According to a report from Nikkei Asia on Wednesday citing sources familiar with the issue, Google is getting closer to releasing its own central processing units, or CPUs, for its Chromebook computers. For Chromebooks and tablets that run the company’s Chrome OS, the US tech giant expects to begin using Intel-based CPUs around 2023. There was no quick response from CNBC when contacted for comment.
In a computer, a CPU is the central processing unit (CPU), responsible for all of the machine’s major functions Chromebooks are currently powered by Intel and AMD CPUs. SoftBank-owned British chip manufacturer Arm is said to have contributed to Google’s new processors. Its chip architecture powers 90 percent of all smartphones worldwide.
It was announced earlier this month that Google Tensor will be its own smartphone CPU. Pixel 6 and Pixel 6 Pro smartphones are expected to be introduced in the fall with the CPU. Nippon Keizai provides a few additional details, including the 2023 delivery date and assurance that Chromebook CPUs would be Arm-based, much like the Tensor chip.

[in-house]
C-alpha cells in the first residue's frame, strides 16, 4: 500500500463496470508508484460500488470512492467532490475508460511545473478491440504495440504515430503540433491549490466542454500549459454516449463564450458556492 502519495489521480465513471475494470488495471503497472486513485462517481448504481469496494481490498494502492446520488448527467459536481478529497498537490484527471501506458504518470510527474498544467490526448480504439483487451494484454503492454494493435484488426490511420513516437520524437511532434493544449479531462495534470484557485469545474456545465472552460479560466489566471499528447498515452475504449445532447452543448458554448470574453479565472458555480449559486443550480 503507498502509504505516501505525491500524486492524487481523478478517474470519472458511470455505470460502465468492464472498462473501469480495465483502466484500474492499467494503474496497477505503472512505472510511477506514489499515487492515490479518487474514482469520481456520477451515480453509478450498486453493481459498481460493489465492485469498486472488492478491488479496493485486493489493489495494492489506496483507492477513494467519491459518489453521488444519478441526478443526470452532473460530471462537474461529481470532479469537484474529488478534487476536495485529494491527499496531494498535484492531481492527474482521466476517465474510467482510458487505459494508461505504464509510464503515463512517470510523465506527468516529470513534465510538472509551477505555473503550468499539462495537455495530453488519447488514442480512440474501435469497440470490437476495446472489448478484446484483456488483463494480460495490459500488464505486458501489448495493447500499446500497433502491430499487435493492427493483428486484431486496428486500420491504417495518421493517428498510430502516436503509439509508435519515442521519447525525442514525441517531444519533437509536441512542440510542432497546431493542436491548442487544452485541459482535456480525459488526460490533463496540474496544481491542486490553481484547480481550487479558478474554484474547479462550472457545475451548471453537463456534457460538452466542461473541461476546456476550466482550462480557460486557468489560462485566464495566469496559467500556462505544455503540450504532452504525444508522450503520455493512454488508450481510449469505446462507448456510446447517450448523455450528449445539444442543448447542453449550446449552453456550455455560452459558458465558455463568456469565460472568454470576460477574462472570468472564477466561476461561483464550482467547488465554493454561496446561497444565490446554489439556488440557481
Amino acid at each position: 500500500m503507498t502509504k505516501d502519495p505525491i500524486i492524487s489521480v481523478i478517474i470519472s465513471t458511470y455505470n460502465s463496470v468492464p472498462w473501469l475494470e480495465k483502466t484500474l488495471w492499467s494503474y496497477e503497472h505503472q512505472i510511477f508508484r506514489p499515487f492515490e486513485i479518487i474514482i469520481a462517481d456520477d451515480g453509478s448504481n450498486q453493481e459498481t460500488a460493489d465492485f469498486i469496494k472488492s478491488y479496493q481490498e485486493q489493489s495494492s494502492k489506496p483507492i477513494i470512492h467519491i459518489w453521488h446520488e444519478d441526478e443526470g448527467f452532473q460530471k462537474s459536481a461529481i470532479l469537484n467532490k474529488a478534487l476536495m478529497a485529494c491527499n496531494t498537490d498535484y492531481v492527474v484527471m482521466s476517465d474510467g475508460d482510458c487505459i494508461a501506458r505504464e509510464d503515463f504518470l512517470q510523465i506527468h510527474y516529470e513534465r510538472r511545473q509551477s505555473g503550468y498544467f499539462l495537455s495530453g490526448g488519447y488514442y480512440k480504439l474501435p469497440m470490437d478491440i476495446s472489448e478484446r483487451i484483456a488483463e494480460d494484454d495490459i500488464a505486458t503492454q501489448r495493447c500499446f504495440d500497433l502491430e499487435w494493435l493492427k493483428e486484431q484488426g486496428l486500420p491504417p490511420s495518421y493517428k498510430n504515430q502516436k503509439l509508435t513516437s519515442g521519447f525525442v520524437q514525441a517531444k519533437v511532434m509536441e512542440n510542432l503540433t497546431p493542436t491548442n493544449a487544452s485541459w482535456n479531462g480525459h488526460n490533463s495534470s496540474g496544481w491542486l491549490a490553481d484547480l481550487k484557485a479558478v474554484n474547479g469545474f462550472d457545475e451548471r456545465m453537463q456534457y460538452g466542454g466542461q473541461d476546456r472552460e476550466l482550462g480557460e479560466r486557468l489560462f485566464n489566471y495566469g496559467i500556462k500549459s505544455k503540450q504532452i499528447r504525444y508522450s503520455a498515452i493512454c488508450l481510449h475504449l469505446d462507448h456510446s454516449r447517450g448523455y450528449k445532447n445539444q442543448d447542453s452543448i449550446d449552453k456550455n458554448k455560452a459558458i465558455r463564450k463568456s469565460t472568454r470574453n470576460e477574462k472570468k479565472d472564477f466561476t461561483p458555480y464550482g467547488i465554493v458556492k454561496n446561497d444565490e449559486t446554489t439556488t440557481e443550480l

There is no mention of Google’s plans for its own Chromebook CPUs in the rumors. Pixelbook Go (Google’s lone Chromebook) has been available for more than two years, while the Pixel Slate, a poor tablet from the company, has been available for over three years.
Nikkei Asia reports that Google was motivated by Apple’s success in custom-designed processors for its iPhone and Mac devices. But even if it’s years away, the idea of Google developing a CPU for Chromebooks that can compete with the Apple M1 chip is a pretty intriguing one.
What else do we know?
Along with face unlock, it looks like Google may add capabilities such as automatic locking when no presence is detected, or keeping the screen awake while you are present and turning it on when you return. Given that HPS work has been continuing for some months, it may be some time before any related features surface on a Google Chromebook or an e-commerce website near you.
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